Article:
2018 Short Course Worlds Kick-Off Next Month

2018 Oct | By

The Short Course World Championships are certainly a bit of an afterthought in elite level swimming, holding their place somewhere in the prestige rankings below that of 50m regional championships like Europeans, Pan Pacs and Commonwealth Games but certainly above the FINA World Cup events.

Even if the Short Course worlds are “short” on prestige, they are no longer lacking in history. The 2018 edition taking place December 11-16 in Hangzhou, China is the 25th anniversary of the inaugural Short Course Worlds held in 1993. It’s the 14th time the world’s top swimmers have come together to crown the best in the 25m pool. But that’s part of the problem -- because the Short Course Worlds often seem to lack many of the world’s best swimmers.

Nonetheless, they are a great place to watch some of the new international stars emerge and see international swimmers face-off against each other.

Here are five storylines to watch at 2018 Short Course World Championships.

1) Will Michael Andrew continue his surge? Michael Andrew has been an amazing age group swimmer and was a world champion back in 2016 at Short Course Worlds before he really made his mark this summer with four national titles at U.S. Nationals in Irvine. Will Hangzhou just continue the momentum he has built this year into become one of the top male swimmers in the U.S.?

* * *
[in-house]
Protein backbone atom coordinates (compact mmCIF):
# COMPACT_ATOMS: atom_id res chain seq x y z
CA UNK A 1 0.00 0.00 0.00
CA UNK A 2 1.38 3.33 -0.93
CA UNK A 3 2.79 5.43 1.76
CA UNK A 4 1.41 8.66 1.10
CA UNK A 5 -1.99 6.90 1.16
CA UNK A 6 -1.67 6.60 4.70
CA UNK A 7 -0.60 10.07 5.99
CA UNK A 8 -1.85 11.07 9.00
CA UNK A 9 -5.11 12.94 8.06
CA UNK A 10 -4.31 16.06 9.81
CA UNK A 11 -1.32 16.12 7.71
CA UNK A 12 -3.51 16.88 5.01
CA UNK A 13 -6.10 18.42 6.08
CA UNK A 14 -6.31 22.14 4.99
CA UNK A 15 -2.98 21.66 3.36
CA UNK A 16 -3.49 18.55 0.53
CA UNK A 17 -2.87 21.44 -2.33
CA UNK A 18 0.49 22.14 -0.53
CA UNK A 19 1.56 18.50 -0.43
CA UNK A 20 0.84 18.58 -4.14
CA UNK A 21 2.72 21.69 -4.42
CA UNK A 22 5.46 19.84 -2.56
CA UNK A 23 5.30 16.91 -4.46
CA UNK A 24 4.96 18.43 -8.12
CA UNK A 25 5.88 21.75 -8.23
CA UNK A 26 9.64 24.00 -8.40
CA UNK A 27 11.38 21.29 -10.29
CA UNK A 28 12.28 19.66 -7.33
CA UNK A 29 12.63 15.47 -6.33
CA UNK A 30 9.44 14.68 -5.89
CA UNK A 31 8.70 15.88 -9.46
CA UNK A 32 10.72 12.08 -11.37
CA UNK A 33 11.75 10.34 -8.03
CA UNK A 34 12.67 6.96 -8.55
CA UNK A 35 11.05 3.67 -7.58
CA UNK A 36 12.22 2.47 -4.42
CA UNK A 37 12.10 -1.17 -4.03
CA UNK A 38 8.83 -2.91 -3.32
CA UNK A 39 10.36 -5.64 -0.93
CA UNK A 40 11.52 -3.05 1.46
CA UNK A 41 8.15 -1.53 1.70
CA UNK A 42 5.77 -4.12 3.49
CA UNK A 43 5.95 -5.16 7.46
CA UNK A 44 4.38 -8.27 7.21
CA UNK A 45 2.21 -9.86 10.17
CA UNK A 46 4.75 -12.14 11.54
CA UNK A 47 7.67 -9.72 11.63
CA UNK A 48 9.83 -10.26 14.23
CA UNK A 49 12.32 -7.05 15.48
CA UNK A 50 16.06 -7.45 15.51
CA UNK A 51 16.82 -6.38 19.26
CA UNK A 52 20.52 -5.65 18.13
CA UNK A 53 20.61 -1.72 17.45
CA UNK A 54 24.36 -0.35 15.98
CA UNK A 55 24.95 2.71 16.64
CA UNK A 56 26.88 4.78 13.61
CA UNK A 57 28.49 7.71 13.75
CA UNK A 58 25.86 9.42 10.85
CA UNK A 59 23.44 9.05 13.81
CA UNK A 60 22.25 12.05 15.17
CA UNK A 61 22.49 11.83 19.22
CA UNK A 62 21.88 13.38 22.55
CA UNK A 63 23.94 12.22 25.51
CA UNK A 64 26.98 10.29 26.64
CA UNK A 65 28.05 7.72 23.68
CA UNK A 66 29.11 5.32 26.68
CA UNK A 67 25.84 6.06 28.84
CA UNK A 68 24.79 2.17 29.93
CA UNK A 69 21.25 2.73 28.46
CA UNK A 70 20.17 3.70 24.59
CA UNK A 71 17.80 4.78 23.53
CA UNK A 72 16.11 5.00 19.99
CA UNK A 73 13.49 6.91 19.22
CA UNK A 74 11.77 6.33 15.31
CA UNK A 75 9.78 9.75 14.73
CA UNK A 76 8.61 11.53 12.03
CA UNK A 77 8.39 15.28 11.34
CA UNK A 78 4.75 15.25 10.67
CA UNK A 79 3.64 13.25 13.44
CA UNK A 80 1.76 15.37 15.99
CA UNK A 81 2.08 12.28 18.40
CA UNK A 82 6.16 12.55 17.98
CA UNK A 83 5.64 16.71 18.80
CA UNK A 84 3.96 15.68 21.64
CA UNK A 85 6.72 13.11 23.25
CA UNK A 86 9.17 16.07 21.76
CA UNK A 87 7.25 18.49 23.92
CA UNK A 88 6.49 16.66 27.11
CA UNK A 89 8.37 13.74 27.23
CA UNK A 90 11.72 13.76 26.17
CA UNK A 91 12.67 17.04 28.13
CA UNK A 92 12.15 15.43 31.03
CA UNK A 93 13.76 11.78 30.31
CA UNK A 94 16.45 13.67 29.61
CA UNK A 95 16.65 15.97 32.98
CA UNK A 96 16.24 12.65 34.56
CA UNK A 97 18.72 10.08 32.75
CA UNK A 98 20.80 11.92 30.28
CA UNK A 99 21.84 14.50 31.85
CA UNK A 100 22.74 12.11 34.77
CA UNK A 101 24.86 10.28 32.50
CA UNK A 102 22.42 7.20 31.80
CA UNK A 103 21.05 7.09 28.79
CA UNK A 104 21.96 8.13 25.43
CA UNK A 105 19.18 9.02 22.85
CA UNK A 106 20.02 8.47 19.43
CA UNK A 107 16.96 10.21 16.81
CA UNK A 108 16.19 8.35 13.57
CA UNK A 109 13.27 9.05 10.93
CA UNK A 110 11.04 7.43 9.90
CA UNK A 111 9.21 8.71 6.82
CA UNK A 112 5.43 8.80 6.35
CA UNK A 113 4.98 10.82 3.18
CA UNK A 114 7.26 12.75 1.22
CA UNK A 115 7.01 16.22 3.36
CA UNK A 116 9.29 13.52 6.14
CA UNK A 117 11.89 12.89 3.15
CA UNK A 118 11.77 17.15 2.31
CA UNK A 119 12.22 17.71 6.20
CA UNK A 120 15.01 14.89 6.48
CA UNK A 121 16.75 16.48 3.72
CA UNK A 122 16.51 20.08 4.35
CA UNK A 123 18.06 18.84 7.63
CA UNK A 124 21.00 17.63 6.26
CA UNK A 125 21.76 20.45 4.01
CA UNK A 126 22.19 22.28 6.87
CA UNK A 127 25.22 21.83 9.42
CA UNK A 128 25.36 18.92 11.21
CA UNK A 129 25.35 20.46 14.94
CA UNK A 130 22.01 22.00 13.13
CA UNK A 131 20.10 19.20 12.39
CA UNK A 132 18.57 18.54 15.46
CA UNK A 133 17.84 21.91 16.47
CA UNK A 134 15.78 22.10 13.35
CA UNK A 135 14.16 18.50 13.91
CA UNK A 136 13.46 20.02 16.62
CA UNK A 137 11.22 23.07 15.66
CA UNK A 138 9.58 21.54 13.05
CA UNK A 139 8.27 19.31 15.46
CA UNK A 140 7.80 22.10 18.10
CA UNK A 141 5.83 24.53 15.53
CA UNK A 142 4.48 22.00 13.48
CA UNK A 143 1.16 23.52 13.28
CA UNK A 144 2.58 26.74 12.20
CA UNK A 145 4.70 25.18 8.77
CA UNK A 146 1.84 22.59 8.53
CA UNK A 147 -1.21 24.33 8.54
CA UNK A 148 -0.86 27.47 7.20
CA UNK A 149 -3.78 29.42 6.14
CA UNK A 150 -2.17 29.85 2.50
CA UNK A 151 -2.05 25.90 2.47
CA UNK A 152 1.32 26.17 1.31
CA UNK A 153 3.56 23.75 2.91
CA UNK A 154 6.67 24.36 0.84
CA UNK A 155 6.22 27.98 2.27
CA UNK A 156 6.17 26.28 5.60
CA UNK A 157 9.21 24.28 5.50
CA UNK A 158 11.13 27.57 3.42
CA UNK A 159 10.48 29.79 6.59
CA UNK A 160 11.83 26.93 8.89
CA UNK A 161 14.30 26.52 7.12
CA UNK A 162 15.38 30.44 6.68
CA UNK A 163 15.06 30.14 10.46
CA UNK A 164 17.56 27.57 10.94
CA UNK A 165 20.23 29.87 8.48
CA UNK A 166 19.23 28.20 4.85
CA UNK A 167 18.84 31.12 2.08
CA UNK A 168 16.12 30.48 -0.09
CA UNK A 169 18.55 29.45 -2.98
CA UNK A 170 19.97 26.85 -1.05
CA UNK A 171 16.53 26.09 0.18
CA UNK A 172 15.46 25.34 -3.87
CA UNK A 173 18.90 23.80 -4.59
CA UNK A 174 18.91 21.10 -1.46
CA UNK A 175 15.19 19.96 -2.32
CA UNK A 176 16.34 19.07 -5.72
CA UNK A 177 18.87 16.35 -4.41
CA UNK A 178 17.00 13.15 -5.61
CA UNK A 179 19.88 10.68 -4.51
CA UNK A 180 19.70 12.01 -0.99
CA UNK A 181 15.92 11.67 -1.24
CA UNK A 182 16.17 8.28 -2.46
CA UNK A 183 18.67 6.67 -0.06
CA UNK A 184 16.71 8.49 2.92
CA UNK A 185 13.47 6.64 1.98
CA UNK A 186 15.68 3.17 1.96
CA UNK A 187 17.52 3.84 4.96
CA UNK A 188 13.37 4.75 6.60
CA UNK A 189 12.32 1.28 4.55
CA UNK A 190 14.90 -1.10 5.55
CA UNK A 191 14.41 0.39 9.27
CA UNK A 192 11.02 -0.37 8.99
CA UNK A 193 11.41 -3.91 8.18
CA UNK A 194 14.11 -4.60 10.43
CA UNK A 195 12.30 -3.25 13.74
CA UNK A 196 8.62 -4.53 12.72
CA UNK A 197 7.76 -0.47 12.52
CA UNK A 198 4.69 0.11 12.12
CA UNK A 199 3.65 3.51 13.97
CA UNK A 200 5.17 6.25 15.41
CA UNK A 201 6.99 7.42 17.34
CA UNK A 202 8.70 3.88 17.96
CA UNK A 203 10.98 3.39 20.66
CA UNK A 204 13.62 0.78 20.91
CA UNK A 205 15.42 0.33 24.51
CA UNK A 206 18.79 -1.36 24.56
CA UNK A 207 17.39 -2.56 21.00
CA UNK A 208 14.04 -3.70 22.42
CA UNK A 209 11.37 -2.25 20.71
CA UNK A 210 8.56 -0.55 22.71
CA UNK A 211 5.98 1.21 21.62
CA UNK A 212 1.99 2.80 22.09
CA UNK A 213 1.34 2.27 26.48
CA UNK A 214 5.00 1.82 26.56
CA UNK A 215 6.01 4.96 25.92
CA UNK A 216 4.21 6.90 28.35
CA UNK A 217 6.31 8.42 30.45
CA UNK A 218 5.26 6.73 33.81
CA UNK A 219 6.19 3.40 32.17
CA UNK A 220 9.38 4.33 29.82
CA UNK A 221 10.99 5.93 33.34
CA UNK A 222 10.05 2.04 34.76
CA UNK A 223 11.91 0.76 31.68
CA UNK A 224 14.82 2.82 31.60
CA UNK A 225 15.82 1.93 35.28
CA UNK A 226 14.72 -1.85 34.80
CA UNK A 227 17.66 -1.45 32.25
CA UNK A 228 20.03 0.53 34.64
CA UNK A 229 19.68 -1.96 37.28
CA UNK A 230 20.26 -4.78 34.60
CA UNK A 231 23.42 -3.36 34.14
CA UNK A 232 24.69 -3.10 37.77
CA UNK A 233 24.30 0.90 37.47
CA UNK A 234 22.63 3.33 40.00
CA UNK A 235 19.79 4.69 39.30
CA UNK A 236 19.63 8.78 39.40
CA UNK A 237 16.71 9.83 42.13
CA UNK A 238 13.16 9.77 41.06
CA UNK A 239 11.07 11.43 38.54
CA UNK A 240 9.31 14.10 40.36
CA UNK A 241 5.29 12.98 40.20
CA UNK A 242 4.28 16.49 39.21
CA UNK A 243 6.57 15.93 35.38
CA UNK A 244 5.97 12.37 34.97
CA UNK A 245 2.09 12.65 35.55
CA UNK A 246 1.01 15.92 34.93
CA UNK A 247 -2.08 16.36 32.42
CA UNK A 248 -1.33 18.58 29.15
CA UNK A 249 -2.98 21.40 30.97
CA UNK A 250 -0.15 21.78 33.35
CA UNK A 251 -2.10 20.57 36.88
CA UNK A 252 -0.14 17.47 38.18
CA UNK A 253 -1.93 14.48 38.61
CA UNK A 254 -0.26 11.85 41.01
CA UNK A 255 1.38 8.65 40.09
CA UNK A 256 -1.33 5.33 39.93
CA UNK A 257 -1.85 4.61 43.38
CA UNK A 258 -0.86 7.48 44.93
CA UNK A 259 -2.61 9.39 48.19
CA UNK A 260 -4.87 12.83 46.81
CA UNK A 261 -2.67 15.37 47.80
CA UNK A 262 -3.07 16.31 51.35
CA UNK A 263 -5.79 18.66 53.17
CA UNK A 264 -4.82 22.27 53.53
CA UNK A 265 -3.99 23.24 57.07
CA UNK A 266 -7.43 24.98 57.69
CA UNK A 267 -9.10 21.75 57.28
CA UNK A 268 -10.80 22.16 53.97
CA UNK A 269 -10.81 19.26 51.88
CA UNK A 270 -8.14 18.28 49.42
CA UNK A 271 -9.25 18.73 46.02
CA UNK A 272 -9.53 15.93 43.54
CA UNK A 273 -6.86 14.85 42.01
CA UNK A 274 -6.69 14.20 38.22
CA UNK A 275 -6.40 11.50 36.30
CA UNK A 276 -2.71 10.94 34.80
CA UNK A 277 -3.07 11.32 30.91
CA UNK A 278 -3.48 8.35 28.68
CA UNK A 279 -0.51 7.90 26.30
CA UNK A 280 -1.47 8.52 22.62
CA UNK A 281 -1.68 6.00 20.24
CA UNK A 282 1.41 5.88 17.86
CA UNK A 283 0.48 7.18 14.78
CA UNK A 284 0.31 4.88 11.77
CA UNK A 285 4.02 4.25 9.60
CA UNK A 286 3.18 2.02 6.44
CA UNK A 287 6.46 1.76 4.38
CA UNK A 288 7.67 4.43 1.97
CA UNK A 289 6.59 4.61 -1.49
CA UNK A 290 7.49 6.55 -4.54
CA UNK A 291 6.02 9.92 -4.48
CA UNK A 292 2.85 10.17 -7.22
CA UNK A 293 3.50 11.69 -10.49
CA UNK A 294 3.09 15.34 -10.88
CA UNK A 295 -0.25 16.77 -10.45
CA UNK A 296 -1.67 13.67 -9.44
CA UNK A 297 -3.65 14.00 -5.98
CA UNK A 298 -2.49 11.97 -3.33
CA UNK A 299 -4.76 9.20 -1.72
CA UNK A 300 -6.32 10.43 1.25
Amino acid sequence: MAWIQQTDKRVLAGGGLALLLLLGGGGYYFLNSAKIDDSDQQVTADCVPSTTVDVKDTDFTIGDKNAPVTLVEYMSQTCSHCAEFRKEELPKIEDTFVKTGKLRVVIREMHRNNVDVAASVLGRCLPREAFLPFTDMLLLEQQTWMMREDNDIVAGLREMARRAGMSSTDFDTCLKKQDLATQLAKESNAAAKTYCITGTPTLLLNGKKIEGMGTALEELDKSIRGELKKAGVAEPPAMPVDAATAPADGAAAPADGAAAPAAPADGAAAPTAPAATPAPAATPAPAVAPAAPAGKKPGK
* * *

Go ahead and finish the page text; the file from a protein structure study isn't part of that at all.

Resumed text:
2) Will any countries show new-found depth and talent on their teams heading into the pre-Olympic year? Russian swimmers burst out of the gates at the 2018 European Championships while Australia turned back a disappointing 2017 Worlds with a solid performance at 2018 Pan Pacs. Will either of those teams continue their momentum in Hangzhou and into 2019 or will another team rise to the top with some outstanding performers?

3) What young swimmers could break through? Since many younger age group swimmers – like American collegiate swimmers – are in school during this time window, a lot of younger competitors won’t even make the trip to China. And that’s too bad because the setting of a World Championships can be vital big meet experience in a sport that doesn’t have too many big-level events. But there’s bound to be some upstart performances from new names and the world will take note as talents to watch with 18 months to go until Tokyo!

4) Do the Short Course Worlds hold any relevance at all on the swimming calendar? This is probably a question that can be answered better next summer after 2019 Worlds to see if Short Course Worlds offers us any interesting predictors to 2019 success in the pool. But the fact remains that for an eight-year stretch, the Short Course Worlds were held in swimming powerhouse countries like United Arab Emirates, Qatar and Turkey between 2009-2015. That’s not exactly a play for relevance – more like a cash grab by FINA, the sports governing body. It’s nice to see the event return to a long time swimming power like China. It’s what the event needs to feel relevant globally – not to mention even locally.

5) Which brings us to question 5, how enthusiastic will the Chinese crowds be in Hangzhou? Generally speaking, major international sporting events in China get good crowds and good turnouts because the local governments are involved and can turn on their own marketing and messaging capabilities. Hangzhou is about 2.5 hours west of Shanghai and it will be interesting to see if there is an international feel to the event given it’s location. But if the Chinese swimmers perform, there’s no question that a boisterous crowd will make for a thrilling atmosphere next month.

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